Her path of developing emotions, recognizing them, and rejecting them out of confusion while doing contradictory things is done gradually and convincingly, but rather conventionally, so it ultimately depends on if you like this kind of character. The fact that her route ends without a proper romantic h-scene is kind of a blow to her fans, but this isn’t really the kind of eroge to play for the ero. Still, it would have illustrated the development of their relationship better with the contrast to her earlier h-scenes. You can blame the siscon protagonist.
Also worth mentioning are the side characters, who are delight to watch. From the hilarious banters of Anise and Carmine to the tension-riddled conversations between Judas and Lilith, they’re every bit as compelling as the main characters. Judas Strife, in particular, is highly memorable due to his voice-acting and active role in the story and battles. He’s very…Dies Irae…compared to the rest of the cast.
This game has a low budget. The art is old and inconsistent (most evident in the ero CG), and aside from a few good CGs, rough and not very nice to look at even for a 2004 eroge. It’s particularly difficult to accept because I’ve gone on to associate Masada writing with G Yusuke art. The art in Paradise Lost is done by someone who doesn’t seem to have drawn for any other eroge, and while a few CGs do look nice, the majority do not. The coloring team went for a soft style, which seems to be pretty common for its time despite a palette with a stronger contrast working better for this genre. I don’t dislike the general style of the art, but it needed more polish and consistency. Good thing they reserved the better-looking CGs for the good fights. Also a good deal of the CGs are on a blank or a very basic background so they look like they’re missing something. The actual backgrounds in the game are kind of bare too.
The portraits aren’t very good either.
The music consists of 21 tracks. There should have been more. And while the soundtrack doesn’t reach the level of the company’s later outputs, it’s quite decent for what it is. There’s a certain coherency about it that’s nice, and a few tracks that I really liked. There isn’t an opening song with vocals, but the instrumental opening is quite nice and reminiscent of older games, and I like how they play the “next episode preview” and opening sequence before each chapter in the story.
Special effects and the like are pretty much non-existent. Not that I expected them to be there given the game’s age and budget.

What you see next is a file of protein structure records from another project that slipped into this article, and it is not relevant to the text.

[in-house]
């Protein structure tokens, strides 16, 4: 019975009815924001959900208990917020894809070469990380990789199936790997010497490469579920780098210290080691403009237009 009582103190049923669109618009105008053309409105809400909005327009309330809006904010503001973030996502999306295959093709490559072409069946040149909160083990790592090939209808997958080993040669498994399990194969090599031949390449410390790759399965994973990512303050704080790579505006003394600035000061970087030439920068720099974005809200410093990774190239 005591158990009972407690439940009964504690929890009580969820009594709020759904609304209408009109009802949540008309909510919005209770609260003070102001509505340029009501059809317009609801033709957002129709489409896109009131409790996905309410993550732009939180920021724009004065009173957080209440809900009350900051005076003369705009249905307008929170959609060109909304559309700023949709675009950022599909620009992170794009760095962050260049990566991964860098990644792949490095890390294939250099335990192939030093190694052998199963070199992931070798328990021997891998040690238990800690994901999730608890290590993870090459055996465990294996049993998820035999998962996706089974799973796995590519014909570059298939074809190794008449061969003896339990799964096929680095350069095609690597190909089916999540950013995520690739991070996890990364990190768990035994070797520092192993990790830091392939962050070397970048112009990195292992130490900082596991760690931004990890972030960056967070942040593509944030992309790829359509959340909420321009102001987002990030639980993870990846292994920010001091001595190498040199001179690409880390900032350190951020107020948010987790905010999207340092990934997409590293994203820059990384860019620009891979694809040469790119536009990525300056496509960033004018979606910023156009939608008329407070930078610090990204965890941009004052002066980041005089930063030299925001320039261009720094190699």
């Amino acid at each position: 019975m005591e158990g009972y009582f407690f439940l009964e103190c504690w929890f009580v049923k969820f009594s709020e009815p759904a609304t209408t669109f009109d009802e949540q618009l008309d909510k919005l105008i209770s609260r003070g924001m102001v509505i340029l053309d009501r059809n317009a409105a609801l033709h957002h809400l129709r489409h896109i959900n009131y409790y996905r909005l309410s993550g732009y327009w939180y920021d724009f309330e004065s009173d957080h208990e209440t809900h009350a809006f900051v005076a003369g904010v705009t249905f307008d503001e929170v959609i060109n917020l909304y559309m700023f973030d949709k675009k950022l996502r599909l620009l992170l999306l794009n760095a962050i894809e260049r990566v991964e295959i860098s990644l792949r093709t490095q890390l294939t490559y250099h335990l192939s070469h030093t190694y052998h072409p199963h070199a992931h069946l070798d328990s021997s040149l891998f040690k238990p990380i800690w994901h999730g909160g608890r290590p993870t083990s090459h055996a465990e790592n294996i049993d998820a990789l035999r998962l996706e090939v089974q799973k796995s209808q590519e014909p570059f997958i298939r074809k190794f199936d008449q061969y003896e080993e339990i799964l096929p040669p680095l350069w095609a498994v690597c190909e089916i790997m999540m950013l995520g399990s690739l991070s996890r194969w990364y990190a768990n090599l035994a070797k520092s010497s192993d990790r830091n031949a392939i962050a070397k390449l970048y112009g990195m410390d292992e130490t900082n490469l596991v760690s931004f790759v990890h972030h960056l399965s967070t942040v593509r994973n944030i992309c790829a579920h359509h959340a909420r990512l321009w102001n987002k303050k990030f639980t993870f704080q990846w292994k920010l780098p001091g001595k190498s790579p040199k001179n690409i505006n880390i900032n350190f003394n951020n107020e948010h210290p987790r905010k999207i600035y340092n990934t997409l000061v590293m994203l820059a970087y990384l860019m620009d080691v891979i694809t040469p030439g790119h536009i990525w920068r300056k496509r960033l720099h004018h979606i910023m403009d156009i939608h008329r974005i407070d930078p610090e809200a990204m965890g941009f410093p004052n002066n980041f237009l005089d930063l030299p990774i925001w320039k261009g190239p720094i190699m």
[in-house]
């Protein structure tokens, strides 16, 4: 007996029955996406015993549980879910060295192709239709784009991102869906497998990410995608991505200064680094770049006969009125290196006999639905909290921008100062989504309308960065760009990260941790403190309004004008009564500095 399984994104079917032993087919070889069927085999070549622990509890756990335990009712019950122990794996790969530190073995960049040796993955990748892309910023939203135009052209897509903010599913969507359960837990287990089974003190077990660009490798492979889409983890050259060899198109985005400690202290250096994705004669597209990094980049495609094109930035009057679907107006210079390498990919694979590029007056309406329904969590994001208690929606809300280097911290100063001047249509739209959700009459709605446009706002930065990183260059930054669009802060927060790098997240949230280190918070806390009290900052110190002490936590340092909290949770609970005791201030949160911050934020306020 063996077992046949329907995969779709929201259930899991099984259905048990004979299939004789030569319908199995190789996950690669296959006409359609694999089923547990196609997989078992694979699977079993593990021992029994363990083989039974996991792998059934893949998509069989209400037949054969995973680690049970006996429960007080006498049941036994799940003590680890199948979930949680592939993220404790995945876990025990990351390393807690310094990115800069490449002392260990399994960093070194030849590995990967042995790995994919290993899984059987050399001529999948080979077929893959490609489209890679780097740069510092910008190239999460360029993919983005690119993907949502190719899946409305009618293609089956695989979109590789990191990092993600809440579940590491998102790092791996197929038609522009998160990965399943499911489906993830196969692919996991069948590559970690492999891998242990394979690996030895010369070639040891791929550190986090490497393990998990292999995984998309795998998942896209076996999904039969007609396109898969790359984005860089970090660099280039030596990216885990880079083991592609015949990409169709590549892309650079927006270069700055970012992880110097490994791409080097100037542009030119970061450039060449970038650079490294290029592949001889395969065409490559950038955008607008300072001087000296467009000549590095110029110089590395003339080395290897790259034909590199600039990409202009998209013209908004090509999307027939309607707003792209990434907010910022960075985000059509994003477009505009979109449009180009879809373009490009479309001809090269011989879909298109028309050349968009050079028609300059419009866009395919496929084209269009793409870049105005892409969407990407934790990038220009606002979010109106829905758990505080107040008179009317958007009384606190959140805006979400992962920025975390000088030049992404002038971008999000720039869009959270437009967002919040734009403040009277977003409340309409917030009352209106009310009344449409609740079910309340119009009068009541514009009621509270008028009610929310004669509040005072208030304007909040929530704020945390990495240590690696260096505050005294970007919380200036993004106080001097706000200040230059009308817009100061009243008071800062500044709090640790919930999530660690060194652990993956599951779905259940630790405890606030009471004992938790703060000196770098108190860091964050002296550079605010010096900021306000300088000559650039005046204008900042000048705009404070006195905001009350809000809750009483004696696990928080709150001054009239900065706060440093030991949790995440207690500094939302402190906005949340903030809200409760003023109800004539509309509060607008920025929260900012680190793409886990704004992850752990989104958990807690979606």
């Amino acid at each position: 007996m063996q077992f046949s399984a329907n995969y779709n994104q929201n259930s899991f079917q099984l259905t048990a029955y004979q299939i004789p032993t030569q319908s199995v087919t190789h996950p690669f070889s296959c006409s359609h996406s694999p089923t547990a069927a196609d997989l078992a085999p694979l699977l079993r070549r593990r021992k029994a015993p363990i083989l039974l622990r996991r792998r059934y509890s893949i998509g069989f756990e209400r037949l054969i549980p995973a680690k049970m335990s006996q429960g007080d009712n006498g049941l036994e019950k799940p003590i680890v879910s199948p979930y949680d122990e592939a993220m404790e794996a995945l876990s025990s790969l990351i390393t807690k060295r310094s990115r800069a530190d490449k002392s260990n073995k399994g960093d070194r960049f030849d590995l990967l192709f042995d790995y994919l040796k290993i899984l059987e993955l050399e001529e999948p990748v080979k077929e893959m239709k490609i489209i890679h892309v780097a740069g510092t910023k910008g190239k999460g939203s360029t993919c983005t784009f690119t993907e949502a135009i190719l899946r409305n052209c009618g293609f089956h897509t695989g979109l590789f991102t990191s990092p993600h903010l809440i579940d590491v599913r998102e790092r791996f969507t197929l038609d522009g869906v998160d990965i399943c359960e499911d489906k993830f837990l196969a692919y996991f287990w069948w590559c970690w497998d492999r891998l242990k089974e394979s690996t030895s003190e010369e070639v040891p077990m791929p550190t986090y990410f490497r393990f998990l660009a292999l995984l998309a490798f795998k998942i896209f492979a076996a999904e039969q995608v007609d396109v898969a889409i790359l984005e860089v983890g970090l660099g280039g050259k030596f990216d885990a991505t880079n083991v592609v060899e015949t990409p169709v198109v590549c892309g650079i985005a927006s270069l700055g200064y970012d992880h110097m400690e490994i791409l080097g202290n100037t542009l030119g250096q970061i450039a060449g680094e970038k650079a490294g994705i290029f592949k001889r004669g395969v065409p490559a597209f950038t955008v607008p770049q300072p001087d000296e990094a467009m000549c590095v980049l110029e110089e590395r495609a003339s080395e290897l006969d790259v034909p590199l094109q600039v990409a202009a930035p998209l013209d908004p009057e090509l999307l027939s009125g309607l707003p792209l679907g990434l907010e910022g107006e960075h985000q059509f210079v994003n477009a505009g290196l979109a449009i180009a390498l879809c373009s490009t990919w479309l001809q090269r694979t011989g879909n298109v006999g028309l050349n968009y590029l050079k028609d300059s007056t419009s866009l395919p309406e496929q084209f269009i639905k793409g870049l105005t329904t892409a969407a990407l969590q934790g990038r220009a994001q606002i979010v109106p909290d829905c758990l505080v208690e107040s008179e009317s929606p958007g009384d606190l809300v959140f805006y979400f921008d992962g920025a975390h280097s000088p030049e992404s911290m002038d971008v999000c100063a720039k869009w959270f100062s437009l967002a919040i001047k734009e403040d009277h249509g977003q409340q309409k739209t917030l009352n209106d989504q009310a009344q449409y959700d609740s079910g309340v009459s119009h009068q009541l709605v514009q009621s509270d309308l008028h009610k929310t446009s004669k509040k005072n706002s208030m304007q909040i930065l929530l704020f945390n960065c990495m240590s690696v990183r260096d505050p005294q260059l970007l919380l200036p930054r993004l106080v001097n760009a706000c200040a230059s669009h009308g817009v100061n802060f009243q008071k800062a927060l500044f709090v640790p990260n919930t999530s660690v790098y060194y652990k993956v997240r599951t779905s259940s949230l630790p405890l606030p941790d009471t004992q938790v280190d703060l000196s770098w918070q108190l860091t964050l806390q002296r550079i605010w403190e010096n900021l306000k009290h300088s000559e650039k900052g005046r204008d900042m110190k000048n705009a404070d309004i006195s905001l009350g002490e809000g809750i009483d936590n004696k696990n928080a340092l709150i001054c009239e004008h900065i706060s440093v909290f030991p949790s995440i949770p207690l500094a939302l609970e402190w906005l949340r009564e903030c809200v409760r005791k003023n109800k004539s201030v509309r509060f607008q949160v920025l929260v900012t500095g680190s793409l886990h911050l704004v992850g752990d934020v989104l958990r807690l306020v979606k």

The game would also really benefit from being fully-voiced. There’s a bunch of unvoiced side characters and after playing a lot of fully-voiced eroge it’s starting to bother me when there are lengthy conversations between a voiced and unvoiced character. Ryle also needs a voice. One of the reasons why Judas ended up being memorable was because of Renaissance Yamada’s voice (and glorious Engrish). Also Satanael sounds monotone, and while you can argue that it fits the nature of his character, it sounded too 棒読み. Perhaps Reinhard/Mercurius/Amakasu just sounded too crazy.
Worth a mention, because while the ero scenes aren’t very erotic, they’re also rather relevant in showing character relationships. There’s a couple of scenes where they do actual important talk during it, and there’s plenty of scenes where you don’t even see them ‘finish’ because someone gets mad or hits a trauma point. There’s a blowjob scene where they discuss the upcoming mission in between the moans. It’s…interesting to see how the ero is used here, compared to Senshinkan 10 years later which had fewer but more typical eroge ero scenes.
Decent read, although it’s probably hard to convince someone to read it before they get into Dies Irae. Doesn’t reach the same levels of grandiosity and ends up feeling more like a normal action eroge most of the time, but still presents some interesting things and entertaining scenes. It’s pretty much standalone and the connection to Dies is weaker than the connection between Dies and KKK, but it’s worth a read if you crave more Masada or the 神座万象 universe.
Man, conclusions are a pain in the ass to write. Reviews are hard. Ril is best girl.